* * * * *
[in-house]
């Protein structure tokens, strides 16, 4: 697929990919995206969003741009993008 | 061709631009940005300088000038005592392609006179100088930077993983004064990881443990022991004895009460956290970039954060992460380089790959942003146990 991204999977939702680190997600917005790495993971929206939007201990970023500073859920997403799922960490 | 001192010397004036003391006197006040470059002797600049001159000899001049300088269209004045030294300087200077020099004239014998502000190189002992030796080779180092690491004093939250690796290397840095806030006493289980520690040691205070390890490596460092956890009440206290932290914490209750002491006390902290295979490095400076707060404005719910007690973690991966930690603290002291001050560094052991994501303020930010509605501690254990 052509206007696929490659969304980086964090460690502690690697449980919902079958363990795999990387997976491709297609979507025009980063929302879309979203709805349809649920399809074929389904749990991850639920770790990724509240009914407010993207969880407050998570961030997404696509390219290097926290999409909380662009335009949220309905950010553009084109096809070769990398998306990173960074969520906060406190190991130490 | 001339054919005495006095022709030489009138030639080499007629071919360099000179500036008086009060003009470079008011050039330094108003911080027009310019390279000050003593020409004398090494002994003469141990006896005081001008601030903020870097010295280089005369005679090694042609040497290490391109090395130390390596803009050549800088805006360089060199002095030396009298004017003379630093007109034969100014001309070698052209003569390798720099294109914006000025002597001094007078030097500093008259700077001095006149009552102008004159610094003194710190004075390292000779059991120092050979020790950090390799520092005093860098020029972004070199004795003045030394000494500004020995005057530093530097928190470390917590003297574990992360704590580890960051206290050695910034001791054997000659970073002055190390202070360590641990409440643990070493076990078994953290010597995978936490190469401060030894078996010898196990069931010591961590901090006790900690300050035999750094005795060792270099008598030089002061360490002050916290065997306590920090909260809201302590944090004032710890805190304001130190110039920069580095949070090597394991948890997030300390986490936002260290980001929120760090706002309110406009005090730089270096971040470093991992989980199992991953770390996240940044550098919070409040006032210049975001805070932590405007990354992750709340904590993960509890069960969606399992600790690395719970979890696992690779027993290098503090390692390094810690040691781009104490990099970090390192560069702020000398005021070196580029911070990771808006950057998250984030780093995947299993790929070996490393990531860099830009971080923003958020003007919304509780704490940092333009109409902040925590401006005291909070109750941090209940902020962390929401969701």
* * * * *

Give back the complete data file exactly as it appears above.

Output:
[in-house]
């Protein structure tokens, strides 16, 4: 697929990919995206969003741009993008 | 061709631009940005300088000038005592392609006179100088930077993983004064990881443990022991004895009460956290970039954060992460380089790959942003146990 991204999977939702680190997600917005790495993971929206939007201990970023500073859920997403799922960490 | 001192010397004036003391006197006040470059002797600049001159000899001049300088269209004045030294300087200077020099004239014998502000190189002992030796080779180092690491004093939250690796290397840095806030006493289980520690040691205070390890490596460092956890009440206290932290914490209750002491006390902290295979490095400076707060404005719910007690973690991966930690603290002291001050560094052991994501303020930010509605501690254990 052509206007696929490659969304980086964090460690502690690697449980919902079958363990795999990387997976491709297609979507025009980063929302879309979203709805349809649920399809074929389904749990991850639920770790990724509240009914407010993207969880407050998570961030997404696509390219290097926290999409909380662009335009949220309905950010553009084109096809070769990398998306990173960074969520906060406190190991130490 | 001339054919005495006095022709030489009138030639080499007629071919360099000179500036008086009060003009470079008011050039330094108003911080027009310019390279000050003593020409004398090494002994003469141990006896005081001008601030903020870097010295280089005369005679090694042609040497290490391109090395130390390596803009050549800088805006360089060199002095030396009298004017003379630093007109034969100014001309070698052209003569390798720099294109914006000025002597001094007078030097500093008259700077001095006149009552102008004159610094003194710190004075390292000779059991120092050979020790950090390799520092005093860098020029972004070199004795003045030394000494500004020995005057530093530097928190470390917590003297574990992360704590580890960051206290050695910034001791054997000659970073002055190390202070360590641990409440643990070493076990078994953290010597995978936490190469401060030894078996010898196990069931010591961590901090006790900690300050035999750094005795060792270099008598030089002061360490002050916290065997306590920090909260809201302590944090004032710890805190304001130190110039920069580095949070090597394991948890997030300390986490936002260290980001929120760090706002309110406009005090730089270096971040470093991992989980199992991953770390996240940044550098919070409040006032210049975001805070932590405007990354992750709340904590993960509890069960969606399992600790690395719970979890696992690779027993290098503090390692390094810690040691781009104490990099970090390192560069702020000398005021070196580029911070990771808006950057998250984030780093995947299993790929070996490393990531860099830009971080923003958020003007919304509780704490940092333009109409902040925590401006005291909070109750941090209940902020962390929401969701």